The consumer key can be thought of as a username used to authenticate access to the tool. It can be used by the tool provider to uniquely identify the Moodle site from which users launch into the tool. 
The consumer key must be provided by the tool provider. The method of obtaining a consumer key varies between tool providers. It may be an automated process, or it may require a dialogue with the tool provider. 
Tools which do not require secure communication from Moodle and do not provide additional services (such as grade reporting) may not require a resource key.
The main danger here is configuring more than one External Tool on a Moodle site each having a different consumer key. If the key is different, then the access to the LTI Provider will appear as a separate and unique Moodle site. This can cause confusion with one Moodle site creating duplicate users -- one LTI user for each activity consumed.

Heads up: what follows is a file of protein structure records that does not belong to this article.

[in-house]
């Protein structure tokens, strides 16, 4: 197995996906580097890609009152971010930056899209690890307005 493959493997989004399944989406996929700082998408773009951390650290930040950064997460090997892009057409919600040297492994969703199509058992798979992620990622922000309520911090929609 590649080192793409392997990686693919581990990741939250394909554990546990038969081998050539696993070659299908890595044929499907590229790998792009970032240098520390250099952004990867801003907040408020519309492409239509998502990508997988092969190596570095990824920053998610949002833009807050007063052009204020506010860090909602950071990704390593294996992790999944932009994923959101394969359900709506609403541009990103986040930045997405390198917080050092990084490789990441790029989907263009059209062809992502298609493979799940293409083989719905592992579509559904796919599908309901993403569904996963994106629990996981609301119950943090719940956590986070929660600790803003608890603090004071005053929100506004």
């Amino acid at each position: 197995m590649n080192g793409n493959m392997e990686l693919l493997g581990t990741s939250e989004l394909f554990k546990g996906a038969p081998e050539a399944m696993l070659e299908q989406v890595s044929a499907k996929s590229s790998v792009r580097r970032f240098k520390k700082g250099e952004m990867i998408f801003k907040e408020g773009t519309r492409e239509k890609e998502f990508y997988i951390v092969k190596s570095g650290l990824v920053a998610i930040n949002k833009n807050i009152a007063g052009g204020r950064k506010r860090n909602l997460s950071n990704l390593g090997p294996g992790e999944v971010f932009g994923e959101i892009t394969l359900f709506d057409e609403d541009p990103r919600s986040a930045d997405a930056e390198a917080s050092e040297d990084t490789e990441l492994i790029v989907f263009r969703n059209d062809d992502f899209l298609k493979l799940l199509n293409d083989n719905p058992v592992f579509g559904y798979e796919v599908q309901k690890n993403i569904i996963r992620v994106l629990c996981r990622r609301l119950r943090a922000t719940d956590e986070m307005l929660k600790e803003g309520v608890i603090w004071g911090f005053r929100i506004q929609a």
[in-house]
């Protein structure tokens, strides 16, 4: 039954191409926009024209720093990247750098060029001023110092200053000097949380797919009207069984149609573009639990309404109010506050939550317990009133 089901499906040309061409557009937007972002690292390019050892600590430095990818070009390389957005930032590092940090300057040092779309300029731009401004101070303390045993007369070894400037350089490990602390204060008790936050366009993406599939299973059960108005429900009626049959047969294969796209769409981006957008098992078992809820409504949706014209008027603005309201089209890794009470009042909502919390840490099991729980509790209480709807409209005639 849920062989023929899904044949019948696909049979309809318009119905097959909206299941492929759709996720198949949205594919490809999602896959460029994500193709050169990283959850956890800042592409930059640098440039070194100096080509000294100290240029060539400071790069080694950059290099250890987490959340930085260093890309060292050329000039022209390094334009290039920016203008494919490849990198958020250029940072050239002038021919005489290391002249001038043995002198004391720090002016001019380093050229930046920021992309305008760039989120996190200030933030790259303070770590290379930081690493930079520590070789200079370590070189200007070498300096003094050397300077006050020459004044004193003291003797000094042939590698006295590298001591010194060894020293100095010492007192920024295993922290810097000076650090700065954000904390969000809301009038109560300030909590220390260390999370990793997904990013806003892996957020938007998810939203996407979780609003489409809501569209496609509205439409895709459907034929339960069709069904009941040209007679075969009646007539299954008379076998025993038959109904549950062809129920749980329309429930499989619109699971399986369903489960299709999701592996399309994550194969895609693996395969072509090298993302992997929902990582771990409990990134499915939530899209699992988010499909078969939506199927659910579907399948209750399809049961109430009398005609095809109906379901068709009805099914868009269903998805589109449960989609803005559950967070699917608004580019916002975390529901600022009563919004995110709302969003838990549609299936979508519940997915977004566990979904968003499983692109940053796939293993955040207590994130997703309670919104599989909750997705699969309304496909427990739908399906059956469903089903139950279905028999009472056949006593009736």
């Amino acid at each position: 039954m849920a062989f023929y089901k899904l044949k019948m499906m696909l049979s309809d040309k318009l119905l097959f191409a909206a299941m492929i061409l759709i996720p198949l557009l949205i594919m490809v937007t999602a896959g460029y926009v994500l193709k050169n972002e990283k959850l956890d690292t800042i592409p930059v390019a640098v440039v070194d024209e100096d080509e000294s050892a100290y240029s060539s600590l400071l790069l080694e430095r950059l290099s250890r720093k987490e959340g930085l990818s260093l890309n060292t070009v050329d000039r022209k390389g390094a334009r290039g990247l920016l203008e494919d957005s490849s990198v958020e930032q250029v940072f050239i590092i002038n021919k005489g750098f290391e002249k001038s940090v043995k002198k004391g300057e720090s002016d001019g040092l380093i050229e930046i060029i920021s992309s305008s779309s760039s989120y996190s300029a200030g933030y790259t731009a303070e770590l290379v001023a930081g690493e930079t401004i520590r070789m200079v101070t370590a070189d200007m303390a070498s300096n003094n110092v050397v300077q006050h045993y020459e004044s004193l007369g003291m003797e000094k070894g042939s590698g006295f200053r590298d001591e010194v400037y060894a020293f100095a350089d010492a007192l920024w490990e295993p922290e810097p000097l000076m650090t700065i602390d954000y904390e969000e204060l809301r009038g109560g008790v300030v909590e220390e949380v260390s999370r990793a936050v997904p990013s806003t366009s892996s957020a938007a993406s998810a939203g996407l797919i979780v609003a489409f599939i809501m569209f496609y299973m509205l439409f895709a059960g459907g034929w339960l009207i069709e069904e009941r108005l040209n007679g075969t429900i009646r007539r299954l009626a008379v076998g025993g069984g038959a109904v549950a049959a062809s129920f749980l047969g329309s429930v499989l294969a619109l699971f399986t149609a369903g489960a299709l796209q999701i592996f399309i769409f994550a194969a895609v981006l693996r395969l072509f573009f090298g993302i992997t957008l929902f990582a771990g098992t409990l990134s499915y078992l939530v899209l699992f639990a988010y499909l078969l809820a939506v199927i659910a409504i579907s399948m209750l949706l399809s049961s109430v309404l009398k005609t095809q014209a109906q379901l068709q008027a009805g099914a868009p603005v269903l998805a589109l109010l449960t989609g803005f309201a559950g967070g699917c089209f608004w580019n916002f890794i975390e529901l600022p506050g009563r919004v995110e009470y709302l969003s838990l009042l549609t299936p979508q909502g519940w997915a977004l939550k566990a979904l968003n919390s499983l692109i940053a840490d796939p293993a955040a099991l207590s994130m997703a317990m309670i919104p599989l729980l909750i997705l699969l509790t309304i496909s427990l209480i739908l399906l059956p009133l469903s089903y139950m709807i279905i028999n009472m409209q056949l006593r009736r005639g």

I then provided the participants with the information for setting up the External Tools. I gave each team a link to my slides so they could copy/paste the information.
  • The Entire Course (one External Tool)
    • Course: 2016 MoodleMoot Japan LTI Workshop
    • 005a2830096b66ffe10dd4a711dbd573
    • https://(url witheld)/local/ltiprovider/tool.php?id=17
  • Assignment/Quiz LTI Provided Objects (two External Tools)
    • Assignment: 2016 MoodleMoot Homework
      • 031857cd54fcfc1884bb29369e967a4f
      • https://(url withheld)/local/ltiprovider/tool.php?id=18
    • Quiz: 12 Listening - I love that song!
      • 8f4bc474117c09b09721ae7dad48c0e4